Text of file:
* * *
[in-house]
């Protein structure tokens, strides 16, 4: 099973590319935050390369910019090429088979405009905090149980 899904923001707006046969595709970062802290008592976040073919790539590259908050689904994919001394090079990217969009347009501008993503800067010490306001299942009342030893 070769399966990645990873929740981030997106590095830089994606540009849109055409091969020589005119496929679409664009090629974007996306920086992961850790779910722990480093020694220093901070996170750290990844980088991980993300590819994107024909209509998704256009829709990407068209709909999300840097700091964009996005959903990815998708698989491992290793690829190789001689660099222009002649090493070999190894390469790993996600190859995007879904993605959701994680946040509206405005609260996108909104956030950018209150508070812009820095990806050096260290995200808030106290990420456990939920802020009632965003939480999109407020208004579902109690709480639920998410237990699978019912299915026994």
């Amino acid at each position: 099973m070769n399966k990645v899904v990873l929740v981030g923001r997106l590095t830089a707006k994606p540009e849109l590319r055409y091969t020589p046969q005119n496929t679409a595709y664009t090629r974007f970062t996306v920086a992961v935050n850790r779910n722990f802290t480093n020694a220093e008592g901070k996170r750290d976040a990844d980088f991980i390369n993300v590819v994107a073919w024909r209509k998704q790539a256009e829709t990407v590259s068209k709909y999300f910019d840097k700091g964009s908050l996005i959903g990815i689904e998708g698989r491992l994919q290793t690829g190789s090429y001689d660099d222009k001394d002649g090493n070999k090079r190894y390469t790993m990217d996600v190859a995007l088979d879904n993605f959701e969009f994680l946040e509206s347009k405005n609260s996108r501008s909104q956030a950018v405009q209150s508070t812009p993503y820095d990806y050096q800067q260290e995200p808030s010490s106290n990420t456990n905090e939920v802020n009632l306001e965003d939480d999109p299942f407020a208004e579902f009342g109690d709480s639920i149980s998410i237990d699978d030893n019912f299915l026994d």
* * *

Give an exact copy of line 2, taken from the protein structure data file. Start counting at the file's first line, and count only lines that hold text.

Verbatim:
């Protein structure tokens, strides 16, 4: 099973590319935050390369910019090429088979405009905090149980 899904923001707006046969595709970062802290008592976040073919790539590259908050689904994919001394090079990217969009347009501008993503800067010490306001299942009342030893 070769399966990645990873929740981030997106590095830089994606540009849109055409091969020589005119496929679409664009090629974007996306920086992961850790779910722990480093020694220093901070996170750290990844980088991980993300590819994107024909209509998704256009829709990407068209709909999300840097700091964009996005959903990815998708698989491992290793690829190789001689660099222009002649090493070999190894390469790993996600190859995007879904993605959701994680946040509206405005609260996108909104956030950018209150508070812009820095990806050096260290995200808030106290990420456990939920802020009632965003939480999109407020208004579902109690709480639920998410237990699978019912299915026994």